Monday, September 15, 2014

The Tunbridge World's Fair

Bright colored ribbons await award ceremonies.The Tunbridge
Fair has been operating since 1867 and at this location since
1875. It is a real country fair (although billed as a World's
Fair) with horse racing, tractor pulling, animal and
vegetable judging, but it also has a miniature village with
volunteers playing the parts of the villagers from long ago,
sort of like Williamsburg or Sturbridge village.

Lots of young girls wait their turn to show off their horses
in the ring

Families are assigned stalls for their horses and some look like
second homes - see the photo on the right

This street had many family stalls, along with the horses
and families

This beautifully groomed horse has a league of admirers

A longer view over one of the judging areas

Volunteers, almost all in period costumes (this man was one
of the few who weren't) demonstrate what everyday life was
like in Tunbridge 100 years ago or more.  This is the printer's
office. I unfortunately didn't get any pictures of the many
demonstrations of cutting and sawing lumber for building
purposes, shown in many ways.

Farm machinery and transports line a long barn. Here is a
bicycle driven saw and behind it a one horse sleigh

I loved this Surrey with the Fringe on the Top (but no
isenglass windows you could roll right down).

This peddler's wagon had a colorful history as the peddler was
a farmer who lost both hands in a farm accident and worked
as a peddler the rest of his life.

This young boy works hard pedaling to run a rope making

Contra Dancing in Period Costume

We felt like youngsters in this group!
One large barn comprised a miniature village with this "home"
cooking lunch for the period volunteers around the fair.

This mother and daughter were making pounded cheese and
butter on crackers as a snack for everyone.
A busy weaver at her loom

This couple ran the general store, most popular item -
penny candy!

Music was provided as well.

The hat shop - I really loved wearing hats.

Before you can weave, the wool must be spun and died.

There was a functioning school - an actual one moved to the

The antique tractor pull, which ran all day
There were a LOT of tractors!

The produce competitions had lots of entries - here are just
some of the pumpkin ones.

The cows were beautiful

And the cow barns immaculate

Aren't these patterns lovely. The black and white is separated
by a beautiful dove gray.

I just loved this young boy eating his pizza with his cow

A close up

Such cuddly lovely sheep

There was an obstacle course for the pigs. For a treat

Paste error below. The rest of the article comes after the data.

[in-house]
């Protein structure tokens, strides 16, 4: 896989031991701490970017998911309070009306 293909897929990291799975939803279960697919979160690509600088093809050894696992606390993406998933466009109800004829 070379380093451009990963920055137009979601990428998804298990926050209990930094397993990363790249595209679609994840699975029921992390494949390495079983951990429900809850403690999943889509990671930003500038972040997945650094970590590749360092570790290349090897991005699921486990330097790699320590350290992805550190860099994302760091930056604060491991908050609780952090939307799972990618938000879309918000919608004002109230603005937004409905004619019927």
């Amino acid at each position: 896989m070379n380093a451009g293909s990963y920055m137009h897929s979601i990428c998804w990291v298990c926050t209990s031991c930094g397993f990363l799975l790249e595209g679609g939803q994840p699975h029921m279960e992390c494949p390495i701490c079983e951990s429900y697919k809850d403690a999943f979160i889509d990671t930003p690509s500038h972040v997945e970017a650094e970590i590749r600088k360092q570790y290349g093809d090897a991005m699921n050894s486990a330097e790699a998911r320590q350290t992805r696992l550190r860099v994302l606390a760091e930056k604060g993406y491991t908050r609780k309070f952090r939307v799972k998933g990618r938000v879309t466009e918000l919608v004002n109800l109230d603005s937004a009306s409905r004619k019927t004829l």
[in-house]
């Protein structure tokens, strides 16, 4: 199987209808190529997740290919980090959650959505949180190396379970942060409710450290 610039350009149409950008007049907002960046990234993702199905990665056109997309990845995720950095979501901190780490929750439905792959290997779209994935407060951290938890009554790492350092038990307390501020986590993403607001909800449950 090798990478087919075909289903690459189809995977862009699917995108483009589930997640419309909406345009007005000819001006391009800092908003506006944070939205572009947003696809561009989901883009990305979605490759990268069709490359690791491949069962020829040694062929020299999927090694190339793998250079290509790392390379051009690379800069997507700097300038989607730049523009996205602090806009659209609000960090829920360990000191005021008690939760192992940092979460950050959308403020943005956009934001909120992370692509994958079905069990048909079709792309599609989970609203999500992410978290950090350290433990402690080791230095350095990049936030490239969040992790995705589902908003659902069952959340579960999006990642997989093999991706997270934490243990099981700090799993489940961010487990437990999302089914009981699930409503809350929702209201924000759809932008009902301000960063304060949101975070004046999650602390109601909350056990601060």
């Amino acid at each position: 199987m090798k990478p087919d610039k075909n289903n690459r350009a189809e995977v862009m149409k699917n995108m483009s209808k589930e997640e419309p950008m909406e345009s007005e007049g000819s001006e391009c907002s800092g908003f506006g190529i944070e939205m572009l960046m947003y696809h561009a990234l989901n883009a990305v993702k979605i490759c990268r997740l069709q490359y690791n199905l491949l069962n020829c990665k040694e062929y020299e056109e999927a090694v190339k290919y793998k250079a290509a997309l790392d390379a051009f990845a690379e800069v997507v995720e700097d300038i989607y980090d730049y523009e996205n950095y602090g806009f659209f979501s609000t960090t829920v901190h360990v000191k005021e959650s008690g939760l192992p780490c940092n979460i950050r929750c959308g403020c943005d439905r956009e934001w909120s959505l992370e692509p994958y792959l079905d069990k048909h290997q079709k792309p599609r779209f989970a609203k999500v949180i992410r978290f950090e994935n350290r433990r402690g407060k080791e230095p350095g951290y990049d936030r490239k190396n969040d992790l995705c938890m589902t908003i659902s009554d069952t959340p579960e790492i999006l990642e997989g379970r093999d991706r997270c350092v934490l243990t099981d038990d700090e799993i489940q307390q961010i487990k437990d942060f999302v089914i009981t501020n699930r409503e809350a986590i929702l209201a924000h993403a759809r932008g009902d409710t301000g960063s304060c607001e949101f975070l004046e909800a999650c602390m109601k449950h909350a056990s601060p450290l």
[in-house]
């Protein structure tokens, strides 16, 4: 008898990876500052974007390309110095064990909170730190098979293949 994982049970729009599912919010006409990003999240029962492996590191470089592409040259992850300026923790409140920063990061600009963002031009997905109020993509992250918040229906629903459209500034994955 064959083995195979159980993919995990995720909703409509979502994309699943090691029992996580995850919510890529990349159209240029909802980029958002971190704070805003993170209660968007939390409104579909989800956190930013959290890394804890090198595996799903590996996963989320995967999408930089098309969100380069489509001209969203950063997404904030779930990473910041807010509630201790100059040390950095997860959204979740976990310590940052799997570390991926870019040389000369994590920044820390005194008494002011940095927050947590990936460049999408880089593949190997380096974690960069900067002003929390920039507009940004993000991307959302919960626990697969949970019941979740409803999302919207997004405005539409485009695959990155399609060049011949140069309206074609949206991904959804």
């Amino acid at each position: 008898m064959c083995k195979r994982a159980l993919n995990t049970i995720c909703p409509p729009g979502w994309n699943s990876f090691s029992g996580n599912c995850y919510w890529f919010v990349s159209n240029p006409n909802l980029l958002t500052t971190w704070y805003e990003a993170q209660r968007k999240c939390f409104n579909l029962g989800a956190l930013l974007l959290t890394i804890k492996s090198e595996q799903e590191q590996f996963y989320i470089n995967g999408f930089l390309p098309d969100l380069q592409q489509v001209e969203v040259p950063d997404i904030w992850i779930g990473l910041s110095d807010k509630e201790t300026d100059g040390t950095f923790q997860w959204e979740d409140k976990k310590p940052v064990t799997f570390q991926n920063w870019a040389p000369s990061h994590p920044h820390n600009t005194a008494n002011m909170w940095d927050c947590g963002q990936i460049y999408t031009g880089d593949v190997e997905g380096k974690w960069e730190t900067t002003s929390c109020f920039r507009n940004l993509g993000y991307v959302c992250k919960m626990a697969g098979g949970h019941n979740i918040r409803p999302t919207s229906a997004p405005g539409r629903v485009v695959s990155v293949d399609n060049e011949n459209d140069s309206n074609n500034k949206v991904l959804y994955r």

this sow brought her piglets - a huge crowd favorite.

And if you haven't had enough tractors there were tons of
new ones on show and other farm machinery. There were
lots of rides as well, although Scott and I skipped that section

Every year I look forward to my once a year
fried dough covered with maple cream - Yum! We were
pleasantly surprised at the wide choice of food with some
much better and healthier options than usual. This of
course wasn't one of them!

Scott and I on the tractor ride back to our car after our
wonderful day at the Fair

Tuesday, September 02, 2014

Summer Doings - Odds and Ends

We had a terrific day at the Museum of Fine Arts in Boston.
That's the Chihuly Glass Tree in the new Atrium where we
also had lunch.

While visiting our new tenants in Quincy we stopped at
the Squatum Yacht Club where Heather spent most of her
summers.  Some of her family still belong here and that's
her father James' painting over the bar.

Scott attended a three day Progressive Change Campaign
Committee Field Organizing Class held in Portland, ME.

A view of the Portland, ME harbor front with a full moon

Both of us took a week long class at the Sculpting Studio
in West Rutland in Cold Casting. This shows our first
project, a two dimensional tile getting ready for the 2nd
plaster pouring. We're making a mold that will allow us
to pour mulitple copies.

Our teacher Elliot Katz and one of our fellow students

Grandson Tommy works through a huge Ben & Jerry's
ice cream cone. Unfortunately the memory card in my
camera failed and I lost all my photos of Zoe, Nick and
Tommy's visit, except this one which was on Scott's cell
phone. They came for a wonderful week while my sister
Paula was there as well.

The entry way to my Art Show at the Chaffee Center for
the Arts in Rutland, VT showing acrylics Woman in Red
 and Dancing in the Streets. I had 26 paintings in two rooms
for the month of August. I was part of a group show with
artist friends. The opening was a huge success with over
150 attendees. It was a huge job getting enough work
completed and framed for the exhibit but well worth it!

Caribbean Princess, Not Osh Kosh and Animal Buddies -
all in acrylics.

Oils, Waiting for the Bus and Tea Time on the Road, were
from my visit to Afganistan in 1968.

Under the Green Umbrella, also oil, hung in the
MFA as part of a student exhibit when I was
studying there.

Sculptors and friends from the Carving Studio came for the

Brent, Wilma, LaVerne, Wandi and Joseph came for a visit
in August. Here Brent and I pose on the AT. We enjoyed
some great hikes with Scott.

Joseph, LaVerne and Wandi try the roller coaster at
Okemo - several times.

Wilma and Brent with Shrewsbury friends Chryl and Gerry
with Scott at Elfin Pond for the Rotary Lobster Fest
This photo was on the front page of the Rutland Herald
and was taken at our Fifth Anniversary Party for Pierce's
Store on August 31st. It was a huge success with over a
hundred people attending. As you can see I worked the

My fruit tarte, made for a dinner I catered for 8 - donated
at a silent auction for Spring Lake Ranch's First Annual
Paddle Battle. Scott and I were part of the planning